Tasmania Part Two: Hobart

art, hikes, national parks, tasmania 3 Replies


On the drive from Bicheno to Hobart

Part one of the Tasmanian epic is here.
For the last couple of days in Tasmania, we parked ourselves in the port town of Hobart. We left Bicheno early because it was a Saturday, and we wanted to make Hobart in time to catch the Salamanca Markets, which everyone I asked about Tassie said was a must-do. The markets are relatively large, with a section for crafts and tourist items, as well as a farmer’s market section.  There were plenty of food stands (including, for some reason, the “smallest pancakes” booth) and musical buskers.


Honestly, I’m not entirely sure why they are so heavily hyped. They reminded me of most craft fairs and markets I have attended in any town. They were extremely crowded, and did have a festive feel to them. I was tempted by some of the Tasmanian wood craft, particularly some beautiful cutting boards, but I ended up walking away with just a jar of honey and a Tasmanian devil potholder (best $5 I’ve ever spent). I was back in Salamanca Place a couple days later, and I can suggest it’s a great spot to enjoy a few galleries and get a cup of coffee or lunch.

After the markets, we did a bit of a wander around town and had our first of several fish and chips experiences. The Tasmanian scallops were so unbelievably good; worth their weight in currency. Downtown Hobart was easily walkable, and I killed a few hours on the beautiful pier and a exploring number of pretty parks.

The next day, I scheduled myself into a tour of the Cascade Brewery. A few months ago, I did the tour of the Budweiser brewery in St. Louis, and I thought it would be fun to compare a little brewery to that mammoth operation. Plus, I was hoping for samples. The brewery grounds are stunningly green and lush, with the imposing Victorian building glaring down from the hill.

My favorite story from the tour was that when it first opened in the early 1800s, the brewery had an open bar for the workers. After awhile, this seemed inadvisable, so they decided that they would only open the bar four times a day. A bell, which still stands on property, signaled to workers when the bar was open. This lasted until not so long ago, when health and safety standards came into effect.

We were, in the end, rewarded with samples. It was a day from a postcard, and I sat in the beautiful garden with my several beers until Partner-in-Crime arrived from the maritime museum to peel me off the floor whisk me off to our next destination.
We headed about an hour and a half out of town to Mt Field National Park, where we expected to be dazzled with wonder at Russell Falls the most photographed falls in Tasmania (or something along those lines). On the way, we had another disagreement with the GPS, whose affinity for dirt roads was becoming rather tiring. But, we made it eventually, and were pleased to find that the falls were a mercifully short 10 minute hike (good for me, after all those drinks). The falls really were quite photo worthy.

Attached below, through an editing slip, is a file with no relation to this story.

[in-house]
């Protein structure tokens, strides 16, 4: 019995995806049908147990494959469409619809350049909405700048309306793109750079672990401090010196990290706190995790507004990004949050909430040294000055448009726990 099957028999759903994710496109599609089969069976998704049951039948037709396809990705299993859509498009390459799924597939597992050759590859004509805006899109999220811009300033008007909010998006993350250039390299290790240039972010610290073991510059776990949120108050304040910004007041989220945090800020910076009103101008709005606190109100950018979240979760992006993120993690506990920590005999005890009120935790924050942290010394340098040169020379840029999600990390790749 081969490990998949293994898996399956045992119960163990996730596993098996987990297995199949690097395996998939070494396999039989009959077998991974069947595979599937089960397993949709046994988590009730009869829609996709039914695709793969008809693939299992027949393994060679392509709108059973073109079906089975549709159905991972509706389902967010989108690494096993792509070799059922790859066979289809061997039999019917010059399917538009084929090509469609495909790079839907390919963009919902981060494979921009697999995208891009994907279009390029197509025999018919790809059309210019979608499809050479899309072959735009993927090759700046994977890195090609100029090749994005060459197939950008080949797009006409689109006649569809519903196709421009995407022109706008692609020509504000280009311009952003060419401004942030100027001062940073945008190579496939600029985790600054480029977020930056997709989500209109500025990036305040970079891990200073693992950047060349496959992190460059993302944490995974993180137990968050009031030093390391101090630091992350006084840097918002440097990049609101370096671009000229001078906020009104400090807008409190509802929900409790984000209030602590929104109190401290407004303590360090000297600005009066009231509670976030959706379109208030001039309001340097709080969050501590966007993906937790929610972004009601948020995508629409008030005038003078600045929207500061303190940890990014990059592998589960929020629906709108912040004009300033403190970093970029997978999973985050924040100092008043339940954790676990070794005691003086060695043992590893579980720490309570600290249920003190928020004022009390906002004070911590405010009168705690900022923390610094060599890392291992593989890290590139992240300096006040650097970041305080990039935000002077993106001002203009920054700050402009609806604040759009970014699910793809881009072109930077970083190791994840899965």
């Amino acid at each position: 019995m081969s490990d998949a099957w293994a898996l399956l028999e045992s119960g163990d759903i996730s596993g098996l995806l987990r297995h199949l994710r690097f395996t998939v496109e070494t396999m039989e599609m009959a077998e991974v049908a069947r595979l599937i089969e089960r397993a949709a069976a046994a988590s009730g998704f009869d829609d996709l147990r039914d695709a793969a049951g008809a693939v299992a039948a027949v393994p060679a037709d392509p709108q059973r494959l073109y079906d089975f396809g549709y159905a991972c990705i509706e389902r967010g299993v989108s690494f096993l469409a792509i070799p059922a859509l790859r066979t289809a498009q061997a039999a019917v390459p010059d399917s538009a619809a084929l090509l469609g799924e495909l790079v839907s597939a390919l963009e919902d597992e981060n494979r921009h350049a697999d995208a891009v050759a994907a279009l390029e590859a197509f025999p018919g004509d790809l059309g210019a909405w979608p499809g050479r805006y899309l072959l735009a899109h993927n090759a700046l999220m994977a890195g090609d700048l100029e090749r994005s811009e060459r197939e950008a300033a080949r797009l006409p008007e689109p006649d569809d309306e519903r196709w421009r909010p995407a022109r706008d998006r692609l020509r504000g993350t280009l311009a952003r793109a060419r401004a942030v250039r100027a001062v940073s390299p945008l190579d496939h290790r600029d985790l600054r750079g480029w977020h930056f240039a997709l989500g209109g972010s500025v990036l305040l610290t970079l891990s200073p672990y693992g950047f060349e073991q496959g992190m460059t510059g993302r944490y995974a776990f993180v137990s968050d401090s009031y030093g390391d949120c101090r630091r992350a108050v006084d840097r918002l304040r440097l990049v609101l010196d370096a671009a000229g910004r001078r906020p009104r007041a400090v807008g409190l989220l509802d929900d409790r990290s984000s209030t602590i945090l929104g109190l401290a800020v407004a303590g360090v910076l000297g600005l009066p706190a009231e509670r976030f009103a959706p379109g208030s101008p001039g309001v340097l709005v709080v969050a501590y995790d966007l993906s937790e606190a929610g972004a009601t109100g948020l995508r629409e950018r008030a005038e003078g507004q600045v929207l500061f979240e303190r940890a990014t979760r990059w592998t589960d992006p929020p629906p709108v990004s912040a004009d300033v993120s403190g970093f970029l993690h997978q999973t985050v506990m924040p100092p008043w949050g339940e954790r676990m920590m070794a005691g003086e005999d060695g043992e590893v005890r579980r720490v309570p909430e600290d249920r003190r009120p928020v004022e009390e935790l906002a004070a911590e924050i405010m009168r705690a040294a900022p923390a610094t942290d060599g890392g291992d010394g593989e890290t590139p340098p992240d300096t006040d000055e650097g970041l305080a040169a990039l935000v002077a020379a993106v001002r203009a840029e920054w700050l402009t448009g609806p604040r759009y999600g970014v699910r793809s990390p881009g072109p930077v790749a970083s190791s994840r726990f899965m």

We carried on to the top of the falls, and beyond, to see what further sights we could see, and were soon rewarded with a view that struck me emotionally more than perhaps any other natural locale I’ve experienced. Photos do it not justice, naturally, but tucked away in a mossy alcove was Horseshoe Falls. Not even close to the largest or grandest falls I have ever seen, or even saw on this trip, the delight I felt came from the sense I got that I had entered a fairy land. It was cool, quiet, green, with beams of light peeping through the messy forest. There was not another hiker in sight, and P-i-C and I just about melted into the scene.

Dragging ourselves away, we walked on a bit further and found a couple more excellent trails to explore in the park. 

Another pademelon on the Tall Trees walk.
Hiding in the enchanted forest.
Ciao, kangaroo.
We devoted our final day in Hobart to the Museum of Old and New Art (MONA), a wild child of a museum just outside of town. MONA is a world class museum featuring the private collection of an eccentric local bazillionaire. The collection spans the old (mummies, ancient artifacts) to the new (installation art, film). There are no plaques on the walls, but rather all guests are given an ipod with a GPS system that provides information about pieces that you are near. You might get just a short paragraph (none of the curatorial material tries to explain the art, but gives a sense of things the collectors thought about and so forth) or you might have the chance to listen to a 15 minute interview with the artist. Each one is different and  the level of engagement is up to the viewer. The collection and curation is fascinating and well thought out, and I actually found it to be an exhausting day because there was so much to take in. There seemed to be an overarching theme to the collection that dealt with the human body and mortality, so it is a pretty a dark museum, but not without points of light and a good deal of humor.  
This installation was a wall several stories tall with a device that somehow pulled words
frequently used in the media and dropped them out with water. Crazy.
P-i-C and I sitting on a bean bag sofa on the ground watching a video installation on the ceiling.
Like you do.
With just a bit of time to kill before our flight home, we took a quick drive to the sweet, touristy little town of Richmond, where there are a number of Tasmania’s oldest buildings, and a disproportionate number of adorable B&Bs.

All the way to the airport, and onto the airplane, I tried to tempt P-i-C into staying in Tasmania for another week. Or, maybe finding employment for a year and taking up residence in a cottage with a handful of livestock and a rented dog. 
Strangely he said no, but I know I’ll win him over. 
Hold our spot, cows. We’ll be back one day.

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